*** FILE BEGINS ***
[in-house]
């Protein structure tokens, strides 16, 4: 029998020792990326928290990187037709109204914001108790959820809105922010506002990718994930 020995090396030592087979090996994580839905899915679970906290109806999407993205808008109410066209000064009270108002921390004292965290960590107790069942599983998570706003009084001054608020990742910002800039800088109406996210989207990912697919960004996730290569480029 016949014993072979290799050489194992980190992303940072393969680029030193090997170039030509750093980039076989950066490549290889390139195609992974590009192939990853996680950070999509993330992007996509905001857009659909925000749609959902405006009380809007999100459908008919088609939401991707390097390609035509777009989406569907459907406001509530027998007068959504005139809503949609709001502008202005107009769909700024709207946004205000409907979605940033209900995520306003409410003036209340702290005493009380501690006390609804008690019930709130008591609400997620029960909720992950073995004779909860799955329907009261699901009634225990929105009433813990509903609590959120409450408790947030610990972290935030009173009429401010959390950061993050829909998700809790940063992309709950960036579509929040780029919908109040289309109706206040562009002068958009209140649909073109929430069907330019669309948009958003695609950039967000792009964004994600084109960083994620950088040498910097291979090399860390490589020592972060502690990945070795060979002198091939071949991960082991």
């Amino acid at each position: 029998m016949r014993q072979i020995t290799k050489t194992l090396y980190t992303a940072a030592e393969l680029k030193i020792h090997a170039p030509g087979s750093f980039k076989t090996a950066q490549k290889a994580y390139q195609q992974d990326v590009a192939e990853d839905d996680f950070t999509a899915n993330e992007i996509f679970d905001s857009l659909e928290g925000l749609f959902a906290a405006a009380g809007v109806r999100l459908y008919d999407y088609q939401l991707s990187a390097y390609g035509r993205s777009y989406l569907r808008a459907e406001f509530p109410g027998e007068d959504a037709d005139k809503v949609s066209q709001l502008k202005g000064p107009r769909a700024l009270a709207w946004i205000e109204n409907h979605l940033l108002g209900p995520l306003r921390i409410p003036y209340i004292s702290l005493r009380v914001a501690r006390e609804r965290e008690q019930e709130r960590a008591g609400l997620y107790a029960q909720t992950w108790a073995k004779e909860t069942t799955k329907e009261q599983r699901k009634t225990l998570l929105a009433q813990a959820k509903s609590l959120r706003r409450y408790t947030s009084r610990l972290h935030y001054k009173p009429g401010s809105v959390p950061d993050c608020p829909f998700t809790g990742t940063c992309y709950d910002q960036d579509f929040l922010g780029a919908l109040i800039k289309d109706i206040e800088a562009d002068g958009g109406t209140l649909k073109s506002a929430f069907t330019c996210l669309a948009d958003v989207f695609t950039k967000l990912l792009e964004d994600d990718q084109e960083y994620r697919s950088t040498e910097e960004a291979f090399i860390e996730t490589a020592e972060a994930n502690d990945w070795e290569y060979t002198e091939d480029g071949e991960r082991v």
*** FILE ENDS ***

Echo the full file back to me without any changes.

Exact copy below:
[in-house]
């Protein structure tokens, strides 16, 4: 029998020792990326928290990187037709109204914001108790959820809105922010506002990718994930 020995090396030592087979090996994580839905899915679970906290109806999407993205808008109410066209000064009270108002921390004292965290960590107790069942599983998570706003009084001054608020990742910002800039800088109406996210989207990912697919960004996730290569480029 016949014993072979290799050489194992980190992303940072393969680029030193090997170039030509750093980039076989950066490549290889390139195609992974590009192939990853996680950070999509993330992007996509905001857009659909925000749609959902405006009380809007999100459908008919088609939401991707390097390609035509777009989406569907459907406001509530027998007068959504005139809503949609709001502008202005107009769909700024709207946004205000409907979605940033209900995520306003409410003036209340702290005493009380501690006390609804008690019930709130008591609400997620029960909720992950073995004779909860799955329907009261699901009634225990929105009433813990509903609590959120409450408790947030610990972290935030009173009429401010959390950061993050829909998700809790940063992309709950960036579509929040780029919908109040289309109706206040562009002068958009209140649909073109929430069907330019669309948009958003695609950039967000792009964004994600084109960083994620950088040498910097291979090399860390490589020592972060502690990945070795060979002198091939071949991960082991």
């Amino acid at each position: 029998m016949r014993q072979i020995t290799k050489t194992l090396y980190t992303a940072a030592e393969l680029k030193i020792h090997a170039p030509g087979s750093f980039k076989t090996a950066q490549k290889a994580y390139q195609q992974d990326v590009a192939e990853d839905d996680f950070t999509a899915n993330e992007i996509f679970d905001s857009l659909e928290g925000l749609f959902a906290a405006a009380g809007v109806r999100l459908y008919d999407y088609q939401l991707s990187a390097y390609g035509r993205s777009y989406l569907r808008a459907e406001f509530p109410g027998e007068d959504a037709d005139k809503v949609s066209q709001l502008k202005g000064p107009r769909a700024l009270a709207w946004i205000e109204n409907h979605l940033l108002g209900p995520l306003r921390i409410p003036y209340i004292s702290l005493r009380v914001a501690r006390e609804r965290e008690q019930e709130r960590a008591g609400l997620y107790a029960q909720t992950w108790a073995k004779e909860t069942t799955k329907e009261q599983r699901k009634t225990l998570l929105a009433q813990a959820k509903s609590l959120r706003r409450y408790t947030s009084r610990l972290h935030y001054k009173p009429g401010s809105v959390p950061d993050c608020p829909f998700t809790g990742t940063c992309y709950d910002q960036d579509f929040l922010g780029a919908l109040i800039k289309d109706i206040e800088a562009d002068g958009g109406t209140l649909k073109s506002a929430f069907t330019c996210l669309a948009d958003v989207f695609t950039k967000l990912l792009e964004d994600d990718q084109e960083y994620r697919s950088t040498e910097e960004a291979f090399i860390e996730t490589a020592e972060a994930n502690d990945w070795e290569y060979t002198e091939d480029g071949e991960r082991v």